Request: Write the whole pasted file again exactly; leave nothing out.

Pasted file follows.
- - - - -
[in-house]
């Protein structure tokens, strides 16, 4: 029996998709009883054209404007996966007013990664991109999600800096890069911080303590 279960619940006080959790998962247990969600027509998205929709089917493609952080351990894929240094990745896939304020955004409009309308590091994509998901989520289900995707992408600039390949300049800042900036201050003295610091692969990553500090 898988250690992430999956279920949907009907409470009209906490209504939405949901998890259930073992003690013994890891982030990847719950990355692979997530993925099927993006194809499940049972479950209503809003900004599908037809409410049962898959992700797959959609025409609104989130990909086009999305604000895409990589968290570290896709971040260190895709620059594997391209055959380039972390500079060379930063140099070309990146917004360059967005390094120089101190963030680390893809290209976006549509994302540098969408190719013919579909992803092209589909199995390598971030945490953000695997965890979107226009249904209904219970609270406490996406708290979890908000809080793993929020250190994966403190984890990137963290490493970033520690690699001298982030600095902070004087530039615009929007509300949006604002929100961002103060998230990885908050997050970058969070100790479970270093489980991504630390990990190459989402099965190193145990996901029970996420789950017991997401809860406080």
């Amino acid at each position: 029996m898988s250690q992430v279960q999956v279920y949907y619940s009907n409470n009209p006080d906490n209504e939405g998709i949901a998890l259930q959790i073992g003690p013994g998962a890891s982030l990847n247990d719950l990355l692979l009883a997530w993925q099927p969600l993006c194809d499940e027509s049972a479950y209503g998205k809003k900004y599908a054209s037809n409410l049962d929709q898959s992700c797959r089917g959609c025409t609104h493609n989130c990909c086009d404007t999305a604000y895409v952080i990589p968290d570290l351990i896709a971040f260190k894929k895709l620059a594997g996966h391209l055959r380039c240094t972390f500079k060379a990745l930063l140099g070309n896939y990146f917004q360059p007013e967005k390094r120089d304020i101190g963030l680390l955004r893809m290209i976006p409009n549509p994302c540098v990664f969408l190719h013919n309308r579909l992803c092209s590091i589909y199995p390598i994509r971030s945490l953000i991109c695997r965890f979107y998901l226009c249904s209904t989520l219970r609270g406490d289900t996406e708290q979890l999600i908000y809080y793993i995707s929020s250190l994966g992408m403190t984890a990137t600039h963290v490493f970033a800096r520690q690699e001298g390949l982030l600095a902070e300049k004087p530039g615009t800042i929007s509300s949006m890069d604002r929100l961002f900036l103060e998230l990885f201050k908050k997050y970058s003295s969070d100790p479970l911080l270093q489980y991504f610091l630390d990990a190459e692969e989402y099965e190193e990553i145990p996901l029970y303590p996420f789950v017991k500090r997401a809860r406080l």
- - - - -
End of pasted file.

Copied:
[in-house]
């Protein structure tokens, strides 16, 4: 029996998709009883054209404007996966007013990664991109999600800096890069911080303590 279960619940006080959790998962247990969600027509998205929709089917493609952080351990894929240094990745896939304020955004409009309308590091994509998901989520289900995707992408600039390949300049800042900036201050003295610091692969990553500090 898988250690992430999956279920949907009907409470009209906490209504939405949901998890259930073992003690013994890891982030990847719950990355692979997530993925099927993006194809499940049972479950209503809003900004599908037809409410049962898959992700797959959609025409609104989130990909086009999305604000895409990589968290570290896709971040260190895709620059594997391209055959380039972390500079060379930063140099070309990146917004360059967005390094120089101190963030680390893809290209976006549509994302540098969408190719013919579909992803092209589909199995390598971030945490953000695997965890979107226009249904209904219970609270406490996406708290979890908000809080793993929020250190994966403190984890990137963290490493970033520690690699001298982030600095902070004087530039615009929007509300949006604002929100961002103060998230990885908050997050970058969070100790479970270093489980991504630390990990190459989402099965190193145990996901029970996420789950017991997401809860406080």
């Amino acid at each position: 029996m898988s250690q992430v279960q999956v279920y949907y619940s009907n409470n009209p006080d906490n209504e939405g998709i949901a998890l259930q959790i073992g003690p013994g998962a890891s982030l990847n247990d719950l990355l692979l009883a997530w993925q099927p969600l993006c194809d499940e027509s049972a479950y209503g998205k809003k900004y599908a054209s037809n409410l049962d929709q898959s992700c797959r089917g959609c025409t609104h493609n989130c990909c086009d404007t999305a604000y895409v952080i990589p968290d570290l351990i896709a971040f260190k894929k895709l620059a594997g996966h391209l055959r380039c240094t972390f500079k060379a990745l930063l140099g070309n896939y990146f917004q360059p007013e967005k390094r120089d304020i101190g963030l680390l955004r893809m290209i976006p409009n549509p994302c540098v990664f969408l190719h013919n309308r579909l992803c092209s590091i589909y199995p390598i994509r971030s945490l953000i991109c695997r965890f979107y998901l226009c249904s209904t989520l219970r609270g406490d289900t996406e708290q979890l999600i908000y809080y793993i995707s929020s250190l994966g992408m403190t984890a990137t600039h963290v490493f970033a800096r520690q690699e001298g390949l982030l600095a902070e300049k004087p530039g615009t800042i929007s509300s949006m890069d604002r929100l961002f900036l103060e998230l990885f201050k908050k997050y970058s003295s969070d100790p479970l911080l270093q489980y991504f610091l630390d990990a190459e692969e989402y099965e190193e990553i145990p996901l029970y303590p996420f789950v017991k500090r997401a809860r406080l």